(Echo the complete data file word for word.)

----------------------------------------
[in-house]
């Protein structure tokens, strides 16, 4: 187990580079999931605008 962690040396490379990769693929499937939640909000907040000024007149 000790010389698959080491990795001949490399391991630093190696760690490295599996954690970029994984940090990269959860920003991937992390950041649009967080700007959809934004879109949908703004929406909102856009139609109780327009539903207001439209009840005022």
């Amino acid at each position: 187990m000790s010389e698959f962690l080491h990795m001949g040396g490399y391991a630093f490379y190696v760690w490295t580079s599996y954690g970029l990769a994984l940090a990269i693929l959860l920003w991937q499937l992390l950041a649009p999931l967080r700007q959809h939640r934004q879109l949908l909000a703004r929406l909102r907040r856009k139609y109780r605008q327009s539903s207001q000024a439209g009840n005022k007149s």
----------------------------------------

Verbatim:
[in-house]
């Protein structure tokens, strides 16, 4: 187990580079999931605008 962690040396490379990769693929499937939640909000907040000024007149 000790010389698959080491990795001949490399391991630093190696760690490295599996954690970029994984940090990269959860920003991937992390950041649009967080700007959809934004879109949908703004929406909102856009139609109780327009539903207001439209009840005022």
């Amino acid at each position: 187990m000790s010389e698959f962690l080491h990795m001949g040396g490399y391991a630093f490379y190696v760690w490295t580079s599996y954690g970029l990769a994984l940090a990269i693929l959860l920003w991937q499937l992390l950041a649009p999931l967080r700007q959809h939640r934004q879109l949908l909000a703004r929406l909102r907040r856009k139609y109780r605008q327009s539903s207001q000024a439209g009840n005022k007149s």